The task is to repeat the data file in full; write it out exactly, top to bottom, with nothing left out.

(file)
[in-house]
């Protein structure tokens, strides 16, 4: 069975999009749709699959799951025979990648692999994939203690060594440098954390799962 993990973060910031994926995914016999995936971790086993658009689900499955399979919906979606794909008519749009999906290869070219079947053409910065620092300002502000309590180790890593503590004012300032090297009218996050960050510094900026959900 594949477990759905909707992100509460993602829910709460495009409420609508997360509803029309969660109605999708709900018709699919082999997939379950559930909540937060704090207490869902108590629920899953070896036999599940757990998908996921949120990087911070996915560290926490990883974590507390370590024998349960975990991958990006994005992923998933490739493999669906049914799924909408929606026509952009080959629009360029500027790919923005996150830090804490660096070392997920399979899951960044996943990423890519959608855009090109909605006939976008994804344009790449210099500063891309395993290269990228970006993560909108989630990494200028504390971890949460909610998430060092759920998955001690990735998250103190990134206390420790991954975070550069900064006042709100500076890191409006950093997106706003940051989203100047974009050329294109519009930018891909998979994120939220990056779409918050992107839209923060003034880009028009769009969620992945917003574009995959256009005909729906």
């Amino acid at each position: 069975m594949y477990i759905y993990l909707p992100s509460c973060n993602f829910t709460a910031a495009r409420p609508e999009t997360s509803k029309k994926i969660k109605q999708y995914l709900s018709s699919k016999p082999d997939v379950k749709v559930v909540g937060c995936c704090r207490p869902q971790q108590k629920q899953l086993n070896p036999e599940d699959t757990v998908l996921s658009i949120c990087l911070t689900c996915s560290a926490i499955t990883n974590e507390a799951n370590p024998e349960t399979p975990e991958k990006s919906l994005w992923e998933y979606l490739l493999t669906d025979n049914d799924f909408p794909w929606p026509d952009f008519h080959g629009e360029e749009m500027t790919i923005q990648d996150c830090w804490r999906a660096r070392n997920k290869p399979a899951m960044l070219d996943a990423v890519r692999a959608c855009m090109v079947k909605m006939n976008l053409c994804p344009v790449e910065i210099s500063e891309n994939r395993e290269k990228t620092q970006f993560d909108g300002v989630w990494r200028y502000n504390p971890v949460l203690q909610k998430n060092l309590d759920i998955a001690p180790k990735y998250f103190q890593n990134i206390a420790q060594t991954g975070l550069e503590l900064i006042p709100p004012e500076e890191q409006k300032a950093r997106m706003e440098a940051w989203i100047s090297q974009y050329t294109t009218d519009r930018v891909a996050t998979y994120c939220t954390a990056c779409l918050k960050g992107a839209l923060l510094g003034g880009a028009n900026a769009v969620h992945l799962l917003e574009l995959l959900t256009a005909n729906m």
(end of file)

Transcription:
[in-house]
């Protein structure tokens, strides 16, 4: 069975999009749709699959799951025979990648692999994939203690060594440098954390799962 993990973060910031994926995914016999995936971790086993658009689900499955399979919906979606794909008519749009999906290869070219079947053409910065620092300002502000309590180790890593503590004012300032090297009218996050960050510094900026959900 594949477990759905909707992100509460993602829910709460495009409420609508997360509803029309969660109605999708709900018709699919082999997939379950559930909540937060704090207490869902108590629920899953070896036999599940757990998908996921949120990087911070996915560290926490990883974590507390370590024998349960975990991958990006994005992923998933490739493999669906049914799924909408929606026509952009080959629009360029500027790919923005996150830090804490660096070392997920399979899951960044996943990423890519959608855009090109909605006939976008994804344009790449210099500063891309395993290269990228970006993560909108989630990494200028504390971890949460909610998430060092759920998955001690990735998250103190990134206390420790991954975070550069900064006042709100500076890191409006950093997106706003940051989203100047974009050329294109519009930018891909998979994120939220990056779409918050992107839209923060003034880009028009769009969620992945917003574009995959256009005909729906």
């Amino acid at each position: 069975m594949y477990i759905y993990l909707p992100s509460c973060n993602f829910t709460a910031a495009r409420p609508e999009t997360s509803k029309k994926i969660k109605q999708y995914l709900s018709s699919k016999p082999d997939v379950k749709v559930v909540g937060c995936c704090r207490p869902q971790q108590k629920q899953l086993n070896p036999e599940d699959t757990v998908l996921s658009i949120c990087l911070t689900c996915s560290a926490i499955t990883n974590e507390a799951n370590p024998e349960t399979p975990e991958k990006s919906l994005w992923e998933y979606l490739l493999t669906d025979n049914d799924f909408p794909w929606p026509d952009f008519h080959g629009e360029e749009m500027t790919i923005q990648d996150c830090w804490r999906a660096r070392n997920k290869p399979a899951m960044l070219d996943a990423v890519r692999a959608c855009m090109v079947k909605m006939n976008l053409c994804p344009v790449e910065i210099s500063e891309n994939r395993e290269k990228t620092q970006f993560d909108g300002v989630w990494r200028y502000n504390p971890v949460l203690q909610k998430n060092l309590d759920i998955a001690p180790k990735y998250f103190q890593n990134i206390a420790q060594t991954g975070l550069e503590l900064i006042p709100p004012e500076e890191q409006k300032a950093r997106m706003e440098a940051w989203i100047s090297q974009y050329t294109t009218d519009r930018v891909a996050t998979y994120c939220t954390a990056c779409l918050k960050g992107a839209l923060l510094g003034g880009a028009n900026a769009v969620h992945l799962l917003e574009l995959l959900t256009a005909n729906m």